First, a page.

Achievement motivation


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Achievement motivation

  1. 1. Achievement Motivation What is Achievement Motivation? Achievement motivation is a person’s orientation to strive for task success, persist in the face of failure, and experience the pride in accomplishment (Gill, 2000). Achievement motivation in sport is commonly called competitiveness. Competitiveness is a disposition to strive for satisfaction when making comparisons with some standard of excellence in the presence of evaluative others. These ideas are of great importance because they give us an understanding of why certain individuals seem so motivated and others just seem to go with the flow. There are four achievement motivation theories; these theories explain what motivates people to act. The theories are as follows: Need achievement theory, attribution theory, achievement and goal theory, and competence motivation theory. Need Achievement Theory Need achievement theory (Atkinson, 1974; McClelland, 1961) is an interact ional view that takes into consideration personal and situational factors as important predictors of behaviour. This theory consists of five components, they are as follows: Personality or motives, situational factors, resultant tendencies, emotional reactions, achievement-related behaviour. 1
  2. 2. Figure 1 Shows Need achievement theory. Personality Situational Resultant Emotional Achievement Factor Factors Tendency Reactions behavior Seek out achievement situations = Look for achievement Enhanced X Performance OR Avoid achievement situations = Aviod risk (chanllenges) Perform poorly • Personality factors, According to the need achievement view, each of us has two underlining achievement motives: to achievement motives: to achieve success and to avoid failure The Motive to Achieve Success, People with a high motive to achieve success show the following characteristics: They look for challenges and they are not afraid of failure. Also they tend to be concerned about standard of excellence and show high levels of performance. Feedback from others is of great importance to them. People with a high motive to succeed attribute their performance to internal factors: for example, success is due to effort, failure is due to poor concentration. 2 Focus on pride of success Focus on shame of failure Motive to achieve success Motive to avoid failure Probability of success Incentive value of success Avoid failure Approach success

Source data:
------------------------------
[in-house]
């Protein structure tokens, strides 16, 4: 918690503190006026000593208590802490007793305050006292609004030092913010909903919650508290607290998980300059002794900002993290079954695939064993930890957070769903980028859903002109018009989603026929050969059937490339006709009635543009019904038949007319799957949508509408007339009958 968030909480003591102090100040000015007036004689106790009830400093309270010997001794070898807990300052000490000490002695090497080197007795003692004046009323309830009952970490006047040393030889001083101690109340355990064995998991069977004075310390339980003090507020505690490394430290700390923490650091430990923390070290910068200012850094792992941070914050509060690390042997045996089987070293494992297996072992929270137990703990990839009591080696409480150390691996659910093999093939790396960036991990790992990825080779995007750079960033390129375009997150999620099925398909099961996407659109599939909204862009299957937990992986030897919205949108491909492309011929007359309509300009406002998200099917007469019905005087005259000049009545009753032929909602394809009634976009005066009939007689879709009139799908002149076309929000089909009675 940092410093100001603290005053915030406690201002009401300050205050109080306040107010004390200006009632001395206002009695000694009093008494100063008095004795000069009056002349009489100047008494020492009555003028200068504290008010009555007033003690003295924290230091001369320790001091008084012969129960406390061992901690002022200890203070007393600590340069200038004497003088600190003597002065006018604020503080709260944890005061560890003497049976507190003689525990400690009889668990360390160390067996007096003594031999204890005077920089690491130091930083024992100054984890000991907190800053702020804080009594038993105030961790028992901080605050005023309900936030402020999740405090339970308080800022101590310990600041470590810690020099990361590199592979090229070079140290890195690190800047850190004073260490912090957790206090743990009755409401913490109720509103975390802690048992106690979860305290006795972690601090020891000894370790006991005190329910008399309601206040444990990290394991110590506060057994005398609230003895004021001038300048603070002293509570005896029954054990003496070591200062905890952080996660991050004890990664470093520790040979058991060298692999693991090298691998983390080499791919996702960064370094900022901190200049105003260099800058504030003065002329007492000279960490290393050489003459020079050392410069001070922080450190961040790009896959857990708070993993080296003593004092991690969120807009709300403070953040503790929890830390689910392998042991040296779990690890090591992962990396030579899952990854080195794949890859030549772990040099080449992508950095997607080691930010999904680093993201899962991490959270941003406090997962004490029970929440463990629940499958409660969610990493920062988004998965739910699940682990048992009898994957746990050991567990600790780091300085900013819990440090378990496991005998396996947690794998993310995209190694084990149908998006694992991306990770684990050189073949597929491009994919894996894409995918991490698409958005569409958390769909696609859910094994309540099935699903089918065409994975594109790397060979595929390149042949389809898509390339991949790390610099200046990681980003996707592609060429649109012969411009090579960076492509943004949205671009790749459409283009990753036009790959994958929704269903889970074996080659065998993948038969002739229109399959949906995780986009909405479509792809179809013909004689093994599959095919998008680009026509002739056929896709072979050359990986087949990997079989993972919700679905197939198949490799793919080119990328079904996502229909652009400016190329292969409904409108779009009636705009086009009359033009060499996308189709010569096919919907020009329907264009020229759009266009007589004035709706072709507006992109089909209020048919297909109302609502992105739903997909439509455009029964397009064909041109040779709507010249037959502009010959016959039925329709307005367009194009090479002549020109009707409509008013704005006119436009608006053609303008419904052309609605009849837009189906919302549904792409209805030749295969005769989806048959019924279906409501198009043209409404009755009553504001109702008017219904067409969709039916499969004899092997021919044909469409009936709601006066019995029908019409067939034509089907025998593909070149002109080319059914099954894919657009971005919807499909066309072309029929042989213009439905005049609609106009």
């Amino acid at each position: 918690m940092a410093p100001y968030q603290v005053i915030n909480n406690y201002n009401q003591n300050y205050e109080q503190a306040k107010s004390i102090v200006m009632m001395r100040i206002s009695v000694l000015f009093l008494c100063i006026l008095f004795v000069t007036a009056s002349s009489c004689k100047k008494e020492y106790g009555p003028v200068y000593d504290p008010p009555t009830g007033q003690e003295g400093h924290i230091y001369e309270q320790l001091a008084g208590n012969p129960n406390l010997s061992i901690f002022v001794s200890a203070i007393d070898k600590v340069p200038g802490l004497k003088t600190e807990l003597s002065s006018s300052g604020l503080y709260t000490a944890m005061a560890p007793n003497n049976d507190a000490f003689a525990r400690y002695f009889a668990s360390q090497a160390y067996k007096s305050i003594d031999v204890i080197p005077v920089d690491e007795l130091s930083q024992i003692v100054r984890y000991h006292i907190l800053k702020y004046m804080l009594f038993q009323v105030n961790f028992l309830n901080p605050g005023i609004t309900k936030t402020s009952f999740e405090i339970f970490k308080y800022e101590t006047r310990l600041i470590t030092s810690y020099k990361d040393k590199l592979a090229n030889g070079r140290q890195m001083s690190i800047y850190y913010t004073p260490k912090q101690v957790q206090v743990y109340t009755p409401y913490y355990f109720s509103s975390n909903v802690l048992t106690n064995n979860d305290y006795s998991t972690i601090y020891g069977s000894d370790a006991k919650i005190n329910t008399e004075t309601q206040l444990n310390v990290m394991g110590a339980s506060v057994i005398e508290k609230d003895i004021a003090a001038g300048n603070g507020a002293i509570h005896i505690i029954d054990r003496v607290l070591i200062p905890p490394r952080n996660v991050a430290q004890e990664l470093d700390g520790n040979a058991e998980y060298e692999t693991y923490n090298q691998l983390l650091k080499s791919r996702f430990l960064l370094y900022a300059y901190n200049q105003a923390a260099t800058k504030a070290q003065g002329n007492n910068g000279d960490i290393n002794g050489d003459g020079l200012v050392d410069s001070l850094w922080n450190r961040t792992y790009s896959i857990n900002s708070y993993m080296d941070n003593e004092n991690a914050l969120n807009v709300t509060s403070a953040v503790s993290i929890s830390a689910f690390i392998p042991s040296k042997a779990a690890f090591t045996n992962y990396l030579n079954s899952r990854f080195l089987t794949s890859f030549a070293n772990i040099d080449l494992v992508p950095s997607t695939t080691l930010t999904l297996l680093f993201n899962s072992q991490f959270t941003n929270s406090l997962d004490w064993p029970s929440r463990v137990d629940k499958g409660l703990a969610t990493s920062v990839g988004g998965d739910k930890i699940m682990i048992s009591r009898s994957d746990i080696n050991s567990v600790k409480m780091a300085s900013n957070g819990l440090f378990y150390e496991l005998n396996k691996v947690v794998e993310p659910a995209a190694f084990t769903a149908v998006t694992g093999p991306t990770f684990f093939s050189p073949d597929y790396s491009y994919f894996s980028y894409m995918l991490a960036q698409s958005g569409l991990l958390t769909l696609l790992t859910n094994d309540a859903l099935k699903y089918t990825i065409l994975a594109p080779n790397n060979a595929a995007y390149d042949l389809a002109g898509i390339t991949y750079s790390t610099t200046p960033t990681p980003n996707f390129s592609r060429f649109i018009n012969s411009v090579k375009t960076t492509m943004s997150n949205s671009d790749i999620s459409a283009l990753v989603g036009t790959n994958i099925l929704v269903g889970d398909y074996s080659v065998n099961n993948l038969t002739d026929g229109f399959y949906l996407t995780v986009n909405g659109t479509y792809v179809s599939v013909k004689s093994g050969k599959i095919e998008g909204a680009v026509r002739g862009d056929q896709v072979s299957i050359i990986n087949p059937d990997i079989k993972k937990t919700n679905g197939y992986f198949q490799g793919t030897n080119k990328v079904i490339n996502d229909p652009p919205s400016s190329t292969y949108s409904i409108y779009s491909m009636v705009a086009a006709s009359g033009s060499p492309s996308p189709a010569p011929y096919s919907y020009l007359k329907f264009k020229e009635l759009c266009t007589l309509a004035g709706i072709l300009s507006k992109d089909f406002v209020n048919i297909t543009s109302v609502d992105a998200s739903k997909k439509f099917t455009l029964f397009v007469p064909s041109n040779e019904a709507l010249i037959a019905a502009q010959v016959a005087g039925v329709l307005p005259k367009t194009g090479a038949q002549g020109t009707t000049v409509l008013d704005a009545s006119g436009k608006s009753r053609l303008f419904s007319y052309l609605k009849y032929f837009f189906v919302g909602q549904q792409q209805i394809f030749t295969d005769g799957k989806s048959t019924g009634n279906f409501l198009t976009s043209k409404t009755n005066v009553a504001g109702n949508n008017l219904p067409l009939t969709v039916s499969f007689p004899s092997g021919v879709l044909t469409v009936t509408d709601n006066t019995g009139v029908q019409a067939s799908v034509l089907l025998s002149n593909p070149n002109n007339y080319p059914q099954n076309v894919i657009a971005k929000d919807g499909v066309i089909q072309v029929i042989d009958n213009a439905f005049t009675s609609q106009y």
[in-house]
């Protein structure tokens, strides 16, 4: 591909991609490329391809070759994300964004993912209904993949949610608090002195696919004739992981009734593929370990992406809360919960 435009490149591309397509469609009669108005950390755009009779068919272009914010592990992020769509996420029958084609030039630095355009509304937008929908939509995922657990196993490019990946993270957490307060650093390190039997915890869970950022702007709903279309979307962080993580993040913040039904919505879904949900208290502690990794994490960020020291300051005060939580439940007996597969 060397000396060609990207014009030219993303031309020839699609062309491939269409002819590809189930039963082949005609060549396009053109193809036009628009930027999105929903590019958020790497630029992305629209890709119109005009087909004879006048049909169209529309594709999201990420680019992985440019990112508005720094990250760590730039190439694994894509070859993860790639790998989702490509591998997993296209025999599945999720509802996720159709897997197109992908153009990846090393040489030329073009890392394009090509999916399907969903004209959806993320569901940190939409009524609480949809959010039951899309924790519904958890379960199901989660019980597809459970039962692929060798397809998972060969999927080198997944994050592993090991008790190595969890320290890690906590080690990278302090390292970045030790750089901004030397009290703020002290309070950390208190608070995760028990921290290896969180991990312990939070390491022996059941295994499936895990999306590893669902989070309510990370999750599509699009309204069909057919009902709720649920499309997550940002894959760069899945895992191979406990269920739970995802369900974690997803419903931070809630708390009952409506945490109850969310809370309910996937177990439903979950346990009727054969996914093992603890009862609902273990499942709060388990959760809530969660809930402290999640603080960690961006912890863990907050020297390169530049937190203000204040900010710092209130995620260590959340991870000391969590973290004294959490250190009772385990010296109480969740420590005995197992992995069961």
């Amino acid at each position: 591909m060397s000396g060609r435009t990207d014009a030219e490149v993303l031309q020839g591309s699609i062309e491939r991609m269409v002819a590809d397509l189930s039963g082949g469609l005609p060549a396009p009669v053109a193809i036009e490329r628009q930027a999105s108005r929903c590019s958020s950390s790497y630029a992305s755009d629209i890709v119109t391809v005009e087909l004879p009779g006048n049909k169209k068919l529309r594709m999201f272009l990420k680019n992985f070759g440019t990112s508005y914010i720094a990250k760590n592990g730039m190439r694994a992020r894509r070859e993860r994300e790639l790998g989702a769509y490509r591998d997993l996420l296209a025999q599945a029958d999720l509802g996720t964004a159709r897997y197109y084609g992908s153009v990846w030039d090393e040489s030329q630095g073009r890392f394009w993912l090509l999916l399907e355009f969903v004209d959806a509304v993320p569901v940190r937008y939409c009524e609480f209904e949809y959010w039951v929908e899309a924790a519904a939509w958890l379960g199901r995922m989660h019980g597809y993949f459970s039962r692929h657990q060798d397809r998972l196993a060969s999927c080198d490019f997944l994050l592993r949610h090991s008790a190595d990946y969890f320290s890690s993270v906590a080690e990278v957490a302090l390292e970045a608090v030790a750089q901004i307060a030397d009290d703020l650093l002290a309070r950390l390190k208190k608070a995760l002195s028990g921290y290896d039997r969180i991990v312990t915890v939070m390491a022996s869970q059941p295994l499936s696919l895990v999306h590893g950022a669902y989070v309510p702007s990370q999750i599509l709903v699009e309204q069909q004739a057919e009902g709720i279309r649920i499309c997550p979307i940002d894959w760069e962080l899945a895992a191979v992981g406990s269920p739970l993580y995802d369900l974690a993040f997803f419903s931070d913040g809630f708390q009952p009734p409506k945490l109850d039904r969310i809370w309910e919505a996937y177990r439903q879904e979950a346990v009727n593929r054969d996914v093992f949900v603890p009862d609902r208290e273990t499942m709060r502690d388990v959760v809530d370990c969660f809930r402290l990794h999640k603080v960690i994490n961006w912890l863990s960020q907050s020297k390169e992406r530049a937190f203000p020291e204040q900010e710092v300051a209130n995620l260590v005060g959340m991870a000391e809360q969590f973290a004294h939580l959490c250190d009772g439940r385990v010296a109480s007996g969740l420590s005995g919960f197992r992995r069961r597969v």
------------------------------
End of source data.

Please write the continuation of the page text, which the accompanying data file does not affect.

3. 3. The Motive to Avoid Failure, People showing a strong motive to avoid failure tend to, be preoccupied by failure, avoid challenging tasks: for example they prefer to play against very easy opposition which usually guarantees them success or on the other hand they may choose very difficult opposition which usually guarantees failure which is not their fault. These individuals attribute their performance to external factors, for example success is due to luck, and failure is due to tough opposition. To some extent well all have these two motives; Atkins proposes that it is the difference between the two motives which provides the personality factor called achievement motivation. • Situational Factors takes into account 2 important factors and these are: probability of success and incentive value of success. The probability of success depends on who you compete against and the complexity of the task, it would be more satisfying to beat a novice as apposed to a skilled opponent. However, the value you place on success would be greater, as you would find it more satisfying to beat a skilled opponent than it would be to beat a beginner. • Resultant Tendencies, this theory was derived by taking into consideration an individual’s achievement motive levels in relation to situational factors. • Emotional Reactions, this theory takes into account how an individual reacts emotionally, with an emphasis on how much pride he/she experiences. Individuals who are high and low achievers naturally want to experience pride and minimize shame. However high achievers focus more on pride, whereas 3